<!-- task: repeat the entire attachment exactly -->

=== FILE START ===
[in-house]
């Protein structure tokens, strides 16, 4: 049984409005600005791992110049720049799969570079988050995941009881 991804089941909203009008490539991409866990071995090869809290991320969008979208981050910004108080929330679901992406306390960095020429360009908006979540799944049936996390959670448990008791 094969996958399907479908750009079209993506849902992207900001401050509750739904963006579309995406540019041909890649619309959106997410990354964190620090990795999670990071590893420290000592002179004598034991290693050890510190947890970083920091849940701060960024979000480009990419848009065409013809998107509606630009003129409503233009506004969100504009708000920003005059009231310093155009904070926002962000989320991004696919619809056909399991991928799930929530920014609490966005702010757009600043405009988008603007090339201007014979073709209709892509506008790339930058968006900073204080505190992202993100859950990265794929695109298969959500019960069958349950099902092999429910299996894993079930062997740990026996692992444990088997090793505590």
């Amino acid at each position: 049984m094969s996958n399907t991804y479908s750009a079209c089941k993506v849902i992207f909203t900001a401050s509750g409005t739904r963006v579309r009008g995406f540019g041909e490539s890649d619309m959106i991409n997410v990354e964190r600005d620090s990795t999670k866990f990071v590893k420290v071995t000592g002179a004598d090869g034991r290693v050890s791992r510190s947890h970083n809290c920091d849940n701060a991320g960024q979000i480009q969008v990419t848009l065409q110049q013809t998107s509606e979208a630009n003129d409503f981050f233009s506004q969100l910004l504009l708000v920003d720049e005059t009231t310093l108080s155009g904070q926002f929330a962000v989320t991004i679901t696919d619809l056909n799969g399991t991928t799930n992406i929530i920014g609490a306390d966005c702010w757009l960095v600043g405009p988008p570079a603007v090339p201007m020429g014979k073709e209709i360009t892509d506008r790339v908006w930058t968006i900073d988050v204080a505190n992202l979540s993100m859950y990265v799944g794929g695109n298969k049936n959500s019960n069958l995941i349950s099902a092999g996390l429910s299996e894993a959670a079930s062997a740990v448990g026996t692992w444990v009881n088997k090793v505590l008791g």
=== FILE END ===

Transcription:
[in-house]
């Protein structure tokens, strides 16, 4: 049984409005600005791992110049720049799969570079988050995941009881 991804089941909203009008490539991409866990071995090869809290991320969008979208981050910004108080929330679901992406306390960095020429360009908006979540799944049936996390959670448990008791 094969996958399907479908750009079209993506849902992207900001401050509750739904963006579309995406540019041909890649619309959106997410990354964190620090990795999670990071590893420290000592002179004598034991290693050890510190947890970083920091849940701060960024979000480009990419848009065409013809998107509606630009003129409503233009506004969100504009708000920003005059009231310093155009904070926002962000989320991004696919619809056909399991991928799930929530920014609490966005702010757009600043405009988008603007090339201007014979073709209709892509506008790339930058968006900073204080505190992202993100859950990265794929695109298969959500019960069958349950099902092999429910299996894993079930062997740990026996692992444990088997090793505590």
């Amino acid at each position: 049984m094969s996958n399907t991804y479908s750009a079209c089941k993506v849902i992207f909203t900001a401050s509750g409005t739904r963006v579309r009008g995406f540019g041909e490539s890649d619309m959106i991409n997410v990354e964190r600005d620090s990795t999670k866990f990071v590893k420290v071995t000592g002179a004598d090869g034991r290693v050890s791992r510190s947890h970083n809290c920091d849940n701060a991320g960024q979000i480009q969008v990419t848009l065409q110049q013809t998107s509606e979208a630009n003129d409503f981050f233009s506004q969100l910004l504009l708000v920003d720049e005059t009231t310093l108080s155009g904070q926002f929330a962000v989320t991004i679901t696919d619809l056909n799969g399991t991928t799930n992406i929530i920014g609490a306390d966005c702010w757009l960095v600043g405009p988008p570079a603007v090339p201007m020429g014979k073709e209709i360009t892509d506008r790339v908006w930058t968006i900073d988050v204080a505190n992202l979540s993100m859950y990265v799944g794929g695109n298969k049936n959500s019960n069958l995941i349950s099902a092999g996390l429910s299996e894993a959670a079930s062997a740990v448990g026996t692992w444990v009881n088997k090793v505590l008791g």